Heaven in Hell

Padre Paul Wright, Senior Chaplain of the London District, cites an example from the First World War

One of the great inspirations in my ministry in the Army has been Padre Tubby Clayton, the founder of Talbot House (TocH) in the picturesque town of Poperinge, Belgium during the Great War. The town of Poperinge lies ten kilometres behind Ypres and was therefore at the heart of the old Western Front. Thousands upon thousands of British and Commonwealth soldiers trudged down the road from Ypres to go ‘on the Pop’ in Poperinge for some rest and recuperation.

Tubby Clayton wanted to offer something that was different to the more obvious pleasures that were available to the soldiers. He created a chaplains’ centre in a beautiful four-storey hop merchant’s house. With the aid of his tireless sidekick, Pettifer – always known as the General – they created a heaven and haven in the midst of the extraordinary hell. The chapel in the upper room with the carpenter’s bench ‘scrounged’ by Pettifer would see literally hundreds of thousands of soldiers climb the vertical staircase to the attic-chapel.

The spirit of Talbot House was encapsulated in the motto ‘Abandon rank all ye who enter here’. Over the door the sign still reads ‘Everyman’s club 1915 - ?’ Tubby’s spirit of whimsy and good fun was reflected in little sayings posted on the walls: ‘Come upstairs and risk meeting the chaplain’; ‘if you are in the habit of spiting on the floor at home, then do so here.’ Perhaps the most poignant was at the back of the house which read ‘Come into the garden and forget about the war.’ Tubby and Pettifer also took the spirit of Talbot House to the trenches themselves being a familiar sight in a motorcycle and sidecar with a harmonium on Tubby’s lap.

Although this may all belong to another era and time, the Army Chaplain of today is still called to bring a little bit of heaven and a safe haven for people who have encountered hells on earth by sharing in all the risks, dangers and joys of his soldiers’ lives. There are no private heavens, this would be an impossible thing, but there are very real and awful private hells that soldiers and their families experience in our current operations. Anybody who has witnessed the death on operation of their fellow soldiers or been with the families at a repatriation or funeral will know of the dreadful pain and spiritual loneliness that conflict can bring.

Soldiers, on the whole, love being in the Army and are very aware of the risks they take. This commitment alone does not make things easier for their families, but it does provide a set of unique circumstances in which special relationships can develop. Tubby Clayton recognised this and had the spirit and inspiration to develop a real sense of brotherhood and friendship. This spirit may not necessarily be Christian, but nevertheless there is a very deep spiritual need, questioning and yearning in all people and soldiers in particular often have time to think about life and the reality of life’s big questions at a very young age.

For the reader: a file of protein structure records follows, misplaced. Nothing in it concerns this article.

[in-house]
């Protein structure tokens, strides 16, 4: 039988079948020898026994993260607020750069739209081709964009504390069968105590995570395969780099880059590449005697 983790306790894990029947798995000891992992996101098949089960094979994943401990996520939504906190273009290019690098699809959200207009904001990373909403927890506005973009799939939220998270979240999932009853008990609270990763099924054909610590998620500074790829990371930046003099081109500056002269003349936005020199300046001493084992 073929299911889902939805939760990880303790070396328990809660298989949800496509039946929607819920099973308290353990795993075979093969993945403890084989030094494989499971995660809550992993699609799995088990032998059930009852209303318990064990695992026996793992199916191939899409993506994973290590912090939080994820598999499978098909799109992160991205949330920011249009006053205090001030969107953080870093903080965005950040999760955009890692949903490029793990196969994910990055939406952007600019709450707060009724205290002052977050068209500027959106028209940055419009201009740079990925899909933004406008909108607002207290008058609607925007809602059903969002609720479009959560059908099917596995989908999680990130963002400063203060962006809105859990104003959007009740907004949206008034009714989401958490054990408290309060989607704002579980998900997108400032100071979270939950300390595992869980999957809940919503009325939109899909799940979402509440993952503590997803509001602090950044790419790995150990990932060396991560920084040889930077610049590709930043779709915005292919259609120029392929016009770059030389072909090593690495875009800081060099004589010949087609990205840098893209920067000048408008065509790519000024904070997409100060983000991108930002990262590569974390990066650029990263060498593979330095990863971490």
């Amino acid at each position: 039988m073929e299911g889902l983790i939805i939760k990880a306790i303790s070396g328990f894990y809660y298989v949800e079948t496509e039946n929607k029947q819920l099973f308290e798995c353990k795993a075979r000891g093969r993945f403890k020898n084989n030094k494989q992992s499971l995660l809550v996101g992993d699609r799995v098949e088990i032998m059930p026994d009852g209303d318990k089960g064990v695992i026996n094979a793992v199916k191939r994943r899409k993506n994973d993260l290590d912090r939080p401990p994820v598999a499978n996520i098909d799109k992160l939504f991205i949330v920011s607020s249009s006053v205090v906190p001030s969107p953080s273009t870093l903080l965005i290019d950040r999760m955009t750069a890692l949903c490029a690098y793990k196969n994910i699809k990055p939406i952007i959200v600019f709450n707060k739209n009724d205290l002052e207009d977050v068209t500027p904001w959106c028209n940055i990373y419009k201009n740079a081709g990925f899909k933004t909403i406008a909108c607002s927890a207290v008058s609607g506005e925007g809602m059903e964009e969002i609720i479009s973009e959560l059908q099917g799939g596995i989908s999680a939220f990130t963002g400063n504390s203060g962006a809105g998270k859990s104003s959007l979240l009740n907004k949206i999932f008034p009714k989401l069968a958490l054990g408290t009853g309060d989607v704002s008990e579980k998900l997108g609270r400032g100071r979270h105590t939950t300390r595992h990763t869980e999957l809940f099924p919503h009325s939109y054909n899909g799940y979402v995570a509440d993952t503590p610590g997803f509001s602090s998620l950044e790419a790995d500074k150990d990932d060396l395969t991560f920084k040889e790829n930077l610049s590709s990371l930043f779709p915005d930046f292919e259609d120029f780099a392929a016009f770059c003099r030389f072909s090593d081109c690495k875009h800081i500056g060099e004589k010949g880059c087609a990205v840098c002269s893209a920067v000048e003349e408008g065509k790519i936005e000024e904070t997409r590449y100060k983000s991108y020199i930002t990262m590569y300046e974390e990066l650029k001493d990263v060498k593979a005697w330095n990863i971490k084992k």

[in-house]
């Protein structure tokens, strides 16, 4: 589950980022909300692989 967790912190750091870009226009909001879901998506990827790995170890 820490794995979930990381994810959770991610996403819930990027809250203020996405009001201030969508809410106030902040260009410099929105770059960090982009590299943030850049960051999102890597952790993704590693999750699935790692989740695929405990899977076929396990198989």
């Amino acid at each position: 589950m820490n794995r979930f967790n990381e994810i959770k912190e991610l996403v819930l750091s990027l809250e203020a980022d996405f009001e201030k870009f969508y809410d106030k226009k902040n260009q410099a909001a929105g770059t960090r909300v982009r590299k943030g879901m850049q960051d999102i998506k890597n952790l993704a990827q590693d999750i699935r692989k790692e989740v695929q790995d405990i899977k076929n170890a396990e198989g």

Padre Paul Wright is the Senior Chaplain, London District and Chaplain of the Guards’ Chapel. He has served on operations in Northern Ireland, Bosnia and Iraq.
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It's Gary Lineker 1, the Sun 0

The football hero has found himself at the heart of a Twitter storm over the refugee children debate.

The Mole wonders what sort of topsy-turvy universe we now live in where Gary Lineker is suddenly being called a “political activist” by a Conservative MP? Our favourite big-eared football pundit has found himself in a war of words with the Sun newspaper after wading into the controversy over the age of the refugee children granted entry into Britain from Calais.

Pictures published earlier this week in the right-wing press prompted speculation over the migrants' “true age”, and a Tory MP even went as far as suggesting that these children should have their age verified by dental X-rays. All of which leaves your poor Mole with a deeply furrowed brow. But luckily the British Dental Association was on hand to condemn the idea as unethical, inaccurate and inappropriate. Phew. Thank God for dentists.

Back to old Big Ears, sorry, Saint Gary, who on Wednesday tweeted his outrage over the Murdoch-owned newspaper’s scaremongering coverage of the story. He smacked down the ex-English Defence League leader, Tommy Robinson, in a single tweet, calling him a “racist idiot”, and went on to defend his right to express his opinions freely on his feed.

The Sun hit back in traditional form, calling for Lineker to be ousted from his job as host of the BBC’s Match of the Day. The headline they chose? “Out on his ears”, of course, referring to the sporting hero’s most notable assets. In the article, the tabloid lays into Lineker, branding him a “leftie luvvie” and “jug-eared”. The article attacked him for describing those querying the age of the young migrants as “hideously racist” and suggested he had breached BBC guidelines on impartiality.

All of which has prompted calls for a boycott of the Sun and an outpouring of support for Lineker on Twitter. His fellow football hero Stan Collymore waded in, tweeting that he was on “Team Lineker”. Leading the charge against the Murdoch-owned title was the close ally of Labour leader Jeremy Corbyn and former Channel 4 News economics editor, Paul Mason, who tweeted:

Lineker, who is not accustomed to finding himself at the centre of such highly politicised arguments on social media, responded with typical good humour, saying he had received a bit of a “spanking”.

All of which leaves the Mole with renewed respect for Lineker and an uncharacteristic desire to watch this weekend’s Match of the Day to see if any trace of his new activist persona might surface.


I'm a mole, innit.